When asked what school leaders are doing to get Lincoln students caught up to grade level, Brown and Agudelo listed multiple projects, including a summer bridge program to better connect freshman students to Lincoln; placing students in cohorts so they can have closer relationships with other students and teachers; and working with the elementary and middle schools that feed into Lincoln to better align their academic work with the high school’s.
When asked how Lincoln can earn the trust of parents who have chosen to send their kids to other schools, Whitehurst-Payne said that when she knocked on doors of families who had chosen a different school over Lincoln, several times it was the parent’s choice; the student wanted to attend Lincoln.
“It’s about building a culture of success and bringing in those reluctant folks who realize that we have some success there,” Whitehurst-Payne said. “I believe we can win those students back.”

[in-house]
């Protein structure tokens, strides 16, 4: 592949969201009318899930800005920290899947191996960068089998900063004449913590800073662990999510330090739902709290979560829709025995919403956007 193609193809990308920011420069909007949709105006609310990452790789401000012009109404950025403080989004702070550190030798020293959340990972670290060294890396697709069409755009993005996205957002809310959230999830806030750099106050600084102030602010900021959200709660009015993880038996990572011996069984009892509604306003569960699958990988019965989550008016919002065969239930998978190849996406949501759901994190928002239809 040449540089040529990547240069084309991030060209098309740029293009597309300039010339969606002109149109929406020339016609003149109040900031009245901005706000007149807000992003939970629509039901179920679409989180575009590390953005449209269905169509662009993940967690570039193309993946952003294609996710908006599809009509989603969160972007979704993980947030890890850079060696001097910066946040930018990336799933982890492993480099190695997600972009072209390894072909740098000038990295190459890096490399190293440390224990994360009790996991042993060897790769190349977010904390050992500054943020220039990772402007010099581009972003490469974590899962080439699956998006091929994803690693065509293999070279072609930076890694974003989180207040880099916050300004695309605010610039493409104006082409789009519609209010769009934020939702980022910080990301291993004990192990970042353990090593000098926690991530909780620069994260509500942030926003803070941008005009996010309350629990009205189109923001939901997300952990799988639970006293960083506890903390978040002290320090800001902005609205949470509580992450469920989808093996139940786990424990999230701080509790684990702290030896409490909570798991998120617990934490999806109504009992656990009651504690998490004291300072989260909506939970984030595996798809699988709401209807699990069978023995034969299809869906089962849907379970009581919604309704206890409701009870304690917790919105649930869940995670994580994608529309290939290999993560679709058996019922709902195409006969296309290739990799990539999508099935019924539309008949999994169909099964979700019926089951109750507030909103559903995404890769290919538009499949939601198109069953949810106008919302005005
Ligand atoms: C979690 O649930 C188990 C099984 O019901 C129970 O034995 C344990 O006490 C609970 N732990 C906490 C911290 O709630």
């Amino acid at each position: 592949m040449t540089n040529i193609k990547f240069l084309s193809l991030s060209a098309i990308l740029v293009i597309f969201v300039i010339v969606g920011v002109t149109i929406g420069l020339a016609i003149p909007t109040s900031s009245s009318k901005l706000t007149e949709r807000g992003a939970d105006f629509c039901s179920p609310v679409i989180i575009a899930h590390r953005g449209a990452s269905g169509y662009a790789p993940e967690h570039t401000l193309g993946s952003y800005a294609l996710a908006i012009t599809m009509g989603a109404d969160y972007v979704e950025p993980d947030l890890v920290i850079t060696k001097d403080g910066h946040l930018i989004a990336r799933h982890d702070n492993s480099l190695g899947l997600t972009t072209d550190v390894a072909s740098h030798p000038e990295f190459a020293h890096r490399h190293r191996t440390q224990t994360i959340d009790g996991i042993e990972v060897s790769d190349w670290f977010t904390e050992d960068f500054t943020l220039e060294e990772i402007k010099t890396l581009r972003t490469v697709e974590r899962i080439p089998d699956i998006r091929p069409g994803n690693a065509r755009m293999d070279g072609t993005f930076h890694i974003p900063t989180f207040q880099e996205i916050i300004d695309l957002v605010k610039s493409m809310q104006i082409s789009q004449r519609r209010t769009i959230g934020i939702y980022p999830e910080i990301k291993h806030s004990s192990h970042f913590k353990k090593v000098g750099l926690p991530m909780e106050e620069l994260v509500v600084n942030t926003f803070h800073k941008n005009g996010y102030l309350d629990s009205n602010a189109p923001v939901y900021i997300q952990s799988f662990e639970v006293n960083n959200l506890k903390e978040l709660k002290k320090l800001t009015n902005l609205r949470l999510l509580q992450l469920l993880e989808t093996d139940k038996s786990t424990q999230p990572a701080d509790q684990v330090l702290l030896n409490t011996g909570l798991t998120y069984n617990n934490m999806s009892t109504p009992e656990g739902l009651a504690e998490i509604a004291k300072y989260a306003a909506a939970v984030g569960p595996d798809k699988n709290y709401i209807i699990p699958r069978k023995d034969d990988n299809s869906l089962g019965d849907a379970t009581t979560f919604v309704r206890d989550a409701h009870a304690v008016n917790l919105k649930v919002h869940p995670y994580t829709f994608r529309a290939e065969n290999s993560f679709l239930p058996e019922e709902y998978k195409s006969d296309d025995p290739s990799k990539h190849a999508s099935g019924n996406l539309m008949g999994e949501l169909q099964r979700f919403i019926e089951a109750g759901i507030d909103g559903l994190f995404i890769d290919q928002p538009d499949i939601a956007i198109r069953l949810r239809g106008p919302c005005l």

Barrera said much of a student’s success comes from parents, and if active and involved parents choose to have their kids attend neighborhood schools like Lincoln, rather than leaving for other schools, they can bring a lot of investment and influence to benefit Lincoln.
“If you give it a chance, if you as a parent bring that same level of investment, what you’re probably going to see is not only that your student will thrive at Lincoln, but that Lincoln will become a greater and greater school in the process,” Barrera said.
Rice-Wilson asked the panelists what role parents can play in the success of Lincoln, saying that parents at Lincoln can’t be held to the same expectation for involvement as parents north of Interstate 8.
Barrera said schools need to equip parents with simple strategies they can use to keep their children engaged in learning, such as asking their kids to explain to them what they’re learning.
The forum, held at the George Stevens Senior Center, was organized by Community Advocates for Just and Moral Governance, NAACP San Diego, the Association of African American Educators and the Black American Political Association of California San Diego chapter.
San Diego Unified interim Superintendent Lamont Jackson attended the forum as an audience member but did not speak.